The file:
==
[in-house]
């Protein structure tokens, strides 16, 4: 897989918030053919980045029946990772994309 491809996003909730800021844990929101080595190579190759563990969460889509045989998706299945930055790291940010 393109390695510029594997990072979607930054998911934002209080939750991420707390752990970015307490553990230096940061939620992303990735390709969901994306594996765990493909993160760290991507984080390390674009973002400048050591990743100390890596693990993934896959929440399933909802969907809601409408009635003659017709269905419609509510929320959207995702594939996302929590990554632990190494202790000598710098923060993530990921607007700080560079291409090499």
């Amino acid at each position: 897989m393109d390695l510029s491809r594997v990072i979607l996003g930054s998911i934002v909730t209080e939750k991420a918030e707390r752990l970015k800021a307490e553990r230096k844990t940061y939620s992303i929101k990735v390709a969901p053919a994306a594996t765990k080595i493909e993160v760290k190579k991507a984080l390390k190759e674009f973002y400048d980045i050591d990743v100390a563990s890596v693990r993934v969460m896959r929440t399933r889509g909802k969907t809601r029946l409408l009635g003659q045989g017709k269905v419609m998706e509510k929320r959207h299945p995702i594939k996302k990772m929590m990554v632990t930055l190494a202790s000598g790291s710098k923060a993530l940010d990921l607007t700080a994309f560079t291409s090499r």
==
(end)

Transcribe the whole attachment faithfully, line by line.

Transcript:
[in-house]
């Protein structure tokens, strides 16, 4: 897989918030053919980045029946990772994309 491809996003909730800021844990929101080595190579190759563990969460889509045989998706299945930055790291940010 393109390695510029594997990072979607930054998911934002209080939750991420707390752990970015307490553990230096940061939620992303990735390709969901994306594996765990493909993160760290991507984080390390674009973002400048050591990743100390890596693990993934896959929440399933909802969907809601409408009635003659017709269905419609509510929320959207995702594939996302929590990554632990190494202790000598710098923060993530990921607007700080560079291409090499």
């Amino acid at each position: 897989m393109d390695l510029s491809r594997v990072i979607l996003g930054s998911i934002v909730t209080e939750k991420a918030e707390r752990l970015k800021a307490e553990r230096k844990t940061y939620s992303i929101k990735v390709a969901p053919a994306a594996t765990k080595i493909e993160v760290k190579k991507a984080l390390k190759e674009f973002y400048d980045i050591d990743v100390a563990s890596v693990r993934v969460m896959r929440t399933r889509g909802k969907t809601r029946l409408l009635g003659q045989g017709k269905v419609m998706e509510k929320r959207h299945p995702i594939k996302k990772m929590m990554v632990t930055l190494a202790s000598g790291s710098k923060a993530l940010d990921l607007t700080a994309f560079t291409s090499r």